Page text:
Etosha, the dry Hoanib River, a night camping under the stars and Twyfelfontein with its 6000-year-old rock engravings – this is it. This is the Namibia Kaokoveld adventure.
How to train your dragon (or elephant)
William Dukenfield, better known as WC Fields, was an American comedian and actor. He once said: “Women are like elephants. I like to look at ’em, but I wouldn’t want to own one.”
We also like to look at elephants. Especially big elephants, like the ones in Etosha.
Not long after sunrise we clock in at Namutoni gate, just 2km from the lodge.
The plan for the day is simple: get in your compact SUV, enter Etosha through the Namutoni gate and drive the 200km to the Taleni Etosha Village at your own pace, in your own time. Essentially, our guests had the day to themselves, and they could choose how much time they spent in or outside Etosha.
Thanks to tour guide Johan Swanepoel all the vehicles are fitted with powerful twoway radios. And 14 minutes after entering the park, the radio comes to life.
“We’ve found elephant! Big ones, on the road to Halali, not far from the gate!”
We head there, keen to see the ellies up close and personal – and we find them easily enough. They sure are bigger than most of the elephants we’ve seen in the Kruger, Pilanesberg or any other SA game reserve.
“Lion. We’ve found a pride of lion. There are cubs and everything!”
It’s the radio again, and along with a few other vehicles that have joined the little train of discovery, we follow the directions to the position where the lions were spotted.
We find the pride lazing about in the shade of some trees – it’s still early morning but the sun is already blazing hot.
“We’ve got two big elephant bulls, right next to the road!”
Again we follow the trail – and find the two giants next to the road, as promised. This is easy!
We move along and come across vast herds of zebra, blue wildebeest and springbok.
It’s almost as if the Lion King had called a meeting the previous evening, and told his assembled subjects: “Okes, first on the agenda… we have a group of SA tourists coming to visit in a bunch of shiny compact SUVs. Most of these people have never been here before, so please put your best paws forward and give them a bit of show.”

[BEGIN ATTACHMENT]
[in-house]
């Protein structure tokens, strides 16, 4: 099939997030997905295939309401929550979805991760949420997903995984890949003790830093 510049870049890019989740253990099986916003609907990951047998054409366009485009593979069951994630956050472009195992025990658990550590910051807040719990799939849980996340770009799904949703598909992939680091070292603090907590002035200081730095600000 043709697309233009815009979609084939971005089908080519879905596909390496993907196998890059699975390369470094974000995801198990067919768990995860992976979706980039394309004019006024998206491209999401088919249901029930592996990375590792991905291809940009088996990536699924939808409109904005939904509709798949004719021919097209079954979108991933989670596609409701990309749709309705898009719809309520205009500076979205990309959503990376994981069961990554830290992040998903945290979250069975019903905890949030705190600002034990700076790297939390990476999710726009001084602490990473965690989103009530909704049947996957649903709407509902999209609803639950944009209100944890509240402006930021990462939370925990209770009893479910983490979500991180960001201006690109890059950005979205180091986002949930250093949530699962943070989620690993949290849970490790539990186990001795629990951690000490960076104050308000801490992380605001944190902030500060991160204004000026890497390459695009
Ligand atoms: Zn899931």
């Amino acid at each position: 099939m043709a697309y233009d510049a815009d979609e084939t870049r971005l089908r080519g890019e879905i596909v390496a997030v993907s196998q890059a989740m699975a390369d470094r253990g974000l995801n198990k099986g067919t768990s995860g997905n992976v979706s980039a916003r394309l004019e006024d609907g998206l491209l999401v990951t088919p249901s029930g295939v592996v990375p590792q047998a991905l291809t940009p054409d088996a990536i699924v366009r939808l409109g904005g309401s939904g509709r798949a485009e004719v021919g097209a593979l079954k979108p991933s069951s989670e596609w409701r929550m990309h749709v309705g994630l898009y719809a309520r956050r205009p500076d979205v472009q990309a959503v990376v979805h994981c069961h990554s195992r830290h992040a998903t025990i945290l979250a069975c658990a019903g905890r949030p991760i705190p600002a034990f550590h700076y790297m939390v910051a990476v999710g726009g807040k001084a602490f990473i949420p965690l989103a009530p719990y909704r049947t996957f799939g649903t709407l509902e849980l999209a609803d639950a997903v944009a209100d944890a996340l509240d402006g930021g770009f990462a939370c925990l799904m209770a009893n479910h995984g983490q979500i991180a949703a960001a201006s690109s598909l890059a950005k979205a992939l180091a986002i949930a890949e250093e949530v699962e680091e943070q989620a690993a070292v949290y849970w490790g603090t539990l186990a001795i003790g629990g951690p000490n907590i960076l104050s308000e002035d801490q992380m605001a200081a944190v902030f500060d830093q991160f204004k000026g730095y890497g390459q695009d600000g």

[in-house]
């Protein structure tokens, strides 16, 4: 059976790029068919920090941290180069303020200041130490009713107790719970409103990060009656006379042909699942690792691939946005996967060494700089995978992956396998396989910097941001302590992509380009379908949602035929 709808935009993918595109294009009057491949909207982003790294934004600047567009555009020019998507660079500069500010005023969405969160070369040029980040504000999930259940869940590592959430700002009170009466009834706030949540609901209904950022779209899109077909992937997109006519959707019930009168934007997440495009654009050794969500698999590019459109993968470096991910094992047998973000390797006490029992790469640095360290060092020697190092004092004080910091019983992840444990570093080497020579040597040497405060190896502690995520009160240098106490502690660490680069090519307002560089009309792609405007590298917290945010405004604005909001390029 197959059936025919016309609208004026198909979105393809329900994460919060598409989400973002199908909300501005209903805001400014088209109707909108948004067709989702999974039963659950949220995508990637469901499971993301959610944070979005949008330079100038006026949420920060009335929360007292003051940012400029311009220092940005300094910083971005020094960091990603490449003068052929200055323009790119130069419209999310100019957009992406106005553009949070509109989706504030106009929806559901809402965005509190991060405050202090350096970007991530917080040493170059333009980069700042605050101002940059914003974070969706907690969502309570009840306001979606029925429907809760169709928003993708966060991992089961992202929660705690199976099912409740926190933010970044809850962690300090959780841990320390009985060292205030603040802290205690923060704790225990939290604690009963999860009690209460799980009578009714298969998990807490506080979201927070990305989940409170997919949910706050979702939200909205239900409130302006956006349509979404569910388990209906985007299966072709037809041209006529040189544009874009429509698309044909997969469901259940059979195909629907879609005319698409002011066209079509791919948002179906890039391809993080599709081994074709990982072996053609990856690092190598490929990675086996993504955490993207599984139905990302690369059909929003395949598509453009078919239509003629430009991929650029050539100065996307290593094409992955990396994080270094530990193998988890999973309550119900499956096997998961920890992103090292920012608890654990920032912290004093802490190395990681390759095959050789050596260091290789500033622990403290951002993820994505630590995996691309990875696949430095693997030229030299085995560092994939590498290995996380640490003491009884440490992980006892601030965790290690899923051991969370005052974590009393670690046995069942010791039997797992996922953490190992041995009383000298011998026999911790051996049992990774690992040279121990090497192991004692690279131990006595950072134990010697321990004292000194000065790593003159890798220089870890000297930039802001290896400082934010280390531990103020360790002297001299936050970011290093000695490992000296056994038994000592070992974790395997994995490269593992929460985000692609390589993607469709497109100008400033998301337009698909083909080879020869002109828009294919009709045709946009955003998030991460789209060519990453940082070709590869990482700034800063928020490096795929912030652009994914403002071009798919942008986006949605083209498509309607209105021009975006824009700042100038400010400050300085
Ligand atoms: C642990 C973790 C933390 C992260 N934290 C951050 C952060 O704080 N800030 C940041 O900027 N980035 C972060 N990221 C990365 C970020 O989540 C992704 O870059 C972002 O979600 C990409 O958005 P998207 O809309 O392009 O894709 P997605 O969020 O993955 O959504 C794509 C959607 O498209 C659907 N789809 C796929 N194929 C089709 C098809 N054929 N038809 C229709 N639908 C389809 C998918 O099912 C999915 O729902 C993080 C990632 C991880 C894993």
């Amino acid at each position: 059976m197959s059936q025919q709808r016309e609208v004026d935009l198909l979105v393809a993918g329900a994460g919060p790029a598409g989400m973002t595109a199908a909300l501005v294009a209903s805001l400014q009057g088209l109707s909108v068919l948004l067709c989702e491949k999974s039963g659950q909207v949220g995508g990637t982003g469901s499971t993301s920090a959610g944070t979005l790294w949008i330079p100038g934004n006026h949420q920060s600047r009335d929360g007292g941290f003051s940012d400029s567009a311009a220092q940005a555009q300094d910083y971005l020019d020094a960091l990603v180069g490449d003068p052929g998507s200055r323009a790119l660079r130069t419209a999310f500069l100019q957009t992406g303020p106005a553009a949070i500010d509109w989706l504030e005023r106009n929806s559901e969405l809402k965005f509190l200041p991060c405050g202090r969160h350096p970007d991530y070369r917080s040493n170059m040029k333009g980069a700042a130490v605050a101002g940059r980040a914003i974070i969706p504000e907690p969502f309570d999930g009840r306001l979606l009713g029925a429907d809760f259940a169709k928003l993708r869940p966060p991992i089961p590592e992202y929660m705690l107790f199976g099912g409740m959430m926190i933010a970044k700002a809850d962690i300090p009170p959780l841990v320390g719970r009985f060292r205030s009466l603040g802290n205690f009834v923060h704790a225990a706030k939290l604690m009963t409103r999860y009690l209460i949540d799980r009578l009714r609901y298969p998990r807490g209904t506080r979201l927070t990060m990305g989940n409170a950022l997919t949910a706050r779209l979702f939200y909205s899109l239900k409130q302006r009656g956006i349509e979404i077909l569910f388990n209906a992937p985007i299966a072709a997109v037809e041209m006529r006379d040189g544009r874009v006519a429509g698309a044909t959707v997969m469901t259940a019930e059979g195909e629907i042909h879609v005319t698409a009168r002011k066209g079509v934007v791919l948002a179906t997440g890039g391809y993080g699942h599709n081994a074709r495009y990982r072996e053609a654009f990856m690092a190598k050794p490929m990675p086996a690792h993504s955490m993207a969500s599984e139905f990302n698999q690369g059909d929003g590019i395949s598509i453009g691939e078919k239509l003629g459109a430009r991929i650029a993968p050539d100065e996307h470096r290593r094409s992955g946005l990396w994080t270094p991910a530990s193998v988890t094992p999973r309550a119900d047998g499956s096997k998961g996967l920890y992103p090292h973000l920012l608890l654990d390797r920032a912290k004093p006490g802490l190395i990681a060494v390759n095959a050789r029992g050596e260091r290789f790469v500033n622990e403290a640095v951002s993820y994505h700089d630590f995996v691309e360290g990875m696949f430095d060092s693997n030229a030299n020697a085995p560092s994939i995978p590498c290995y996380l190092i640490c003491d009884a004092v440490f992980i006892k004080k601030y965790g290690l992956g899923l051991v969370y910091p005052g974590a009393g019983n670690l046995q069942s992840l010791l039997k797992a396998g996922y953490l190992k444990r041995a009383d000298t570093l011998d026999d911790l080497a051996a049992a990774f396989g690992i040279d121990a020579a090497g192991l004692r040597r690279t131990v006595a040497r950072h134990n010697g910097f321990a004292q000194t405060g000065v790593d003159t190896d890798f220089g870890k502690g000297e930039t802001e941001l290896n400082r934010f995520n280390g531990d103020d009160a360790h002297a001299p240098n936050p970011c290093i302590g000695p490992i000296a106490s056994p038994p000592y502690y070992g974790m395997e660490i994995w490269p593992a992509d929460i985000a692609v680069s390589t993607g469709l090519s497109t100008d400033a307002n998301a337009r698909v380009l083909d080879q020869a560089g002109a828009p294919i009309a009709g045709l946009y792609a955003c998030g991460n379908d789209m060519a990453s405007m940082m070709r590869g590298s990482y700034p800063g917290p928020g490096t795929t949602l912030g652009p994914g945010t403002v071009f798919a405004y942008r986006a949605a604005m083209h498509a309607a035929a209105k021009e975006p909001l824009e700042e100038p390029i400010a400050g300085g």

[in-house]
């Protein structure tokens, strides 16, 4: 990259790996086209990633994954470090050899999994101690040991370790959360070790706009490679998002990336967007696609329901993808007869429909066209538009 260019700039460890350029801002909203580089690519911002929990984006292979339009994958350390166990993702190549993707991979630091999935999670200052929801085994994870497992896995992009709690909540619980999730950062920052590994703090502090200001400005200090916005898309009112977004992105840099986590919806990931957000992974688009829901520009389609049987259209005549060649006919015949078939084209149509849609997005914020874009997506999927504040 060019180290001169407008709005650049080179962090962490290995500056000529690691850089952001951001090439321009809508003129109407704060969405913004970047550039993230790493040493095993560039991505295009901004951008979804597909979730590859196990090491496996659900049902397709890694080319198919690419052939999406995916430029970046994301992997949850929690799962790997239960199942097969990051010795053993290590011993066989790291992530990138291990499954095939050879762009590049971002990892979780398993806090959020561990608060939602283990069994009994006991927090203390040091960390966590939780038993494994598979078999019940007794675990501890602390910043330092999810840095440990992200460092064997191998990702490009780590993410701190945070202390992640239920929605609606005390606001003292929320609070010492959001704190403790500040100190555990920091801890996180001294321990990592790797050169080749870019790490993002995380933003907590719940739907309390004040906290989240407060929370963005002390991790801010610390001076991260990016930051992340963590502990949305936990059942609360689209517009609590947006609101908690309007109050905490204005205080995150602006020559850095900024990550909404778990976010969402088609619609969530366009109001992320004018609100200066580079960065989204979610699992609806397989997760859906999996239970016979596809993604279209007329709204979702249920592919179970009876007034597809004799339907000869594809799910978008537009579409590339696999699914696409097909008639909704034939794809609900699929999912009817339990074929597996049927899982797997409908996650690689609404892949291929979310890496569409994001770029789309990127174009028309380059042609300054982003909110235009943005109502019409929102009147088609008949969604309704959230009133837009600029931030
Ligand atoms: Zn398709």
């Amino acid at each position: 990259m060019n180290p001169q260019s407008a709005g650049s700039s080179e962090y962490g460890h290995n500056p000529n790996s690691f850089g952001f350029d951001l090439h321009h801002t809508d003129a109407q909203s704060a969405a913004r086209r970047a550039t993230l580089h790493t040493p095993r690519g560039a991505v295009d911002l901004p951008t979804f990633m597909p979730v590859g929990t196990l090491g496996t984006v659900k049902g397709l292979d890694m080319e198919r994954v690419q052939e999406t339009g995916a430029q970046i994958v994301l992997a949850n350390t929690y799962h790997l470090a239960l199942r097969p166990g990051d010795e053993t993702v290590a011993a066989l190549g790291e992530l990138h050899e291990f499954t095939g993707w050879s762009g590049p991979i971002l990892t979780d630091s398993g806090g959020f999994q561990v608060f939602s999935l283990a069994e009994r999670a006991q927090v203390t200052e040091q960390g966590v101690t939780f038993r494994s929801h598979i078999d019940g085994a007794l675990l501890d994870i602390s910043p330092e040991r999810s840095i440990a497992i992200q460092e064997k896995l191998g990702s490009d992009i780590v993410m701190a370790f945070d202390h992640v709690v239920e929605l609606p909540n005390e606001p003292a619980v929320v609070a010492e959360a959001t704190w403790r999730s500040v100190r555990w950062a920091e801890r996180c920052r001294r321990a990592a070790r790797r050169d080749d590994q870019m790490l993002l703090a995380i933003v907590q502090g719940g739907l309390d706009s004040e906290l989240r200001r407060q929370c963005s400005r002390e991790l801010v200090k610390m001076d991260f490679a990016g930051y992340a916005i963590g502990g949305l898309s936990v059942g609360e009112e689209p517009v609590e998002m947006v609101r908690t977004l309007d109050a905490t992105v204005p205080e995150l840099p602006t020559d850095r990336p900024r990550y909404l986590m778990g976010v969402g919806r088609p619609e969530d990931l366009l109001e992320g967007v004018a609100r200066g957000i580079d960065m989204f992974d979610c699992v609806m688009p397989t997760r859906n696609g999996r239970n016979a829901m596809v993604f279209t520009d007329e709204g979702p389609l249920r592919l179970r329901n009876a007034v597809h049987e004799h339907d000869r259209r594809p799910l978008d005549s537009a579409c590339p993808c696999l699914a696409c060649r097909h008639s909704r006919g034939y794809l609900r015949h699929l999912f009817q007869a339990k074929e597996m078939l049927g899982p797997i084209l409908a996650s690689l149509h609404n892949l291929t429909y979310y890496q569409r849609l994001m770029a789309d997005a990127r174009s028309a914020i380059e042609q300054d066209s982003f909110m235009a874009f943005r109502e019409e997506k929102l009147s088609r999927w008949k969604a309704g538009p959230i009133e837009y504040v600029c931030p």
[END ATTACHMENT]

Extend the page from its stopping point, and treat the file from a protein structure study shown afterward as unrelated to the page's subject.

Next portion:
So the animals gathered especially for us, right next to the main roads.
We stop to watch two more elephant bulls heading in the direction of a pan, which looks stunning after recent rains. It’s more like an ocean than a pan.
Next we land up right in the middle of a big elephant herd. There are calves, and mommy elephants with calves are normally rather edgy, and grumpy. They are in the road, in front and behind us. We’re careful not to upset them, and we get through okay.
Later we’re back on the main dirt road to Halili. We see lots more zebra, giraffe, blue wildebeest and springbok. We even spot an elusive white rhino. We see another pride of lion – and we see so many more elephants that we don’t even stop for a photo anymore. Finally, on arriving at Okaukeujo Rest camp, we refuel and head to the Anderson Gate. The Taleni Etosha Village is just a few kilometres down the road from this gate.
At Taleni we check into our luxury tented villas – and wash down some biltong with a few cold ones.
It was a very special day.
No, it was… a magic day.
House of sand and fog
The late George Carlin, an award-winning American stand-up comedian and social critic once said: “Some national parks have long waiting lists for camping reservations. When you have to wait a year to sleep next to a tree, something is wrong.”
On the programme for this trip is one night of sleeping in a tent, under the stars. This was to be that night. We are scheduled to sleep over at the Khowarib community campsite, in the Khowarib Schluct, near the settlement of Sesfontein. This is in the very heart of the Kaokoveld.
Getting to this remote campsite, though, could prove quite a challenge, especially for the softer of the soft-roaders in this convoy. For today’s leg, the 17 SUVs are following tour guide Johan Swanepoel’s Landy Defender.
From Taleni we head south towards Outjo, but just before reaching this town the convoy aims west, in the direction of Kamanjab. From here on we’re officially in the grammadoelas. Johan leads us north towards Weissbrünn. After about 55km, he makes a left turn, off the main road. This will be the last time we see a tar road for almost two days.